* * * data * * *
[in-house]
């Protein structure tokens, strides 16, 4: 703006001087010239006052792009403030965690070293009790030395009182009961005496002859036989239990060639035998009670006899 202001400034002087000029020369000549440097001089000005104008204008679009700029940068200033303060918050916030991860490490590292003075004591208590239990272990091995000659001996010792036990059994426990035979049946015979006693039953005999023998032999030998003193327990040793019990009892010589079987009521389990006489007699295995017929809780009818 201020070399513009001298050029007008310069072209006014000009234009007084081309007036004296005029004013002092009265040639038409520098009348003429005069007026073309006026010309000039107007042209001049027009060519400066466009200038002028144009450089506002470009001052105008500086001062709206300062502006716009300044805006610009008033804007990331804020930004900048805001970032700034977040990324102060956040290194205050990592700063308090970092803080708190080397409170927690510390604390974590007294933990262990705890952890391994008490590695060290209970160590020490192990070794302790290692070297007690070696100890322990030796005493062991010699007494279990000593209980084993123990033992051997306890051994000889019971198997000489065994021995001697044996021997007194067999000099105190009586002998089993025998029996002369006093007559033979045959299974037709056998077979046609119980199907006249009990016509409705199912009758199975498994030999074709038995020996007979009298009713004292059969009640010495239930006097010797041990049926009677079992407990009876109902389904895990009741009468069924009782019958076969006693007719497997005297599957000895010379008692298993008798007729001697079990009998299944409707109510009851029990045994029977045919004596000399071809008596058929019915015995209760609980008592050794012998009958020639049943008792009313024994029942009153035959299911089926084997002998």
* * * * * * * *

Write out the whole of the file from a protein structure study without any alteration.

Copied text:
[in-house]
């Protein structure tokens, strides 16, 4: 703006001087010239006052792009403030965690070293009790030395009182009961005496002859036989239990060639035998009670006899 202001400034002087000029020369000549440097001089000005104008204008679009700029940068200033303060918050916030991860490490590292003075004591208590239990272990091995000659001996010792036990059994426990035979049946015979006693039953005999023998032999030998003193327990040793019990009892010589079987009521389990006489007699295995017929809780009818 201020070399513009001298050029007008310069072209006014000009234009007084081309007036004296005029004013002092009265040639038409520098009348003429005069007026073309006026010309000039107007042209001049027009060519400066466009200038002028144009450089506002470009001052105008500086001062709206300062502006716009300044805006610009008033804007990331804020930004900048805001970032700034977040990324102060956040290194205050990592700063308090970092803080708190080397409170927690510390604390974590007294933990262990705890952890391994008490590695060290209970160590020490192990070794302790290692070297007690070696100890322990030796005493062991010699007494279990000593209980084993123990033992051997306890051994000889019971198997000489065994021995001697044996021997007194067999000099105190009586002998089993025998029996002369006093007559033979045959299974037709056998077979046609119980199907006249009990016509409705199912009758199975498994030999074709038995020996007979009298009713004292059969009640010495239930006097010797041990049926009677079992407990009876109902389904895990009741009468069924009782019958076969006693007719497997005297599957000895010379008692298993008798007729001697079990009998299944409707109510009851029990045994029977045919004596000399071809008596058929019915015995209760609980008592050794012998009958020639049943008792009313024994029942009153035959299911089926084997002998």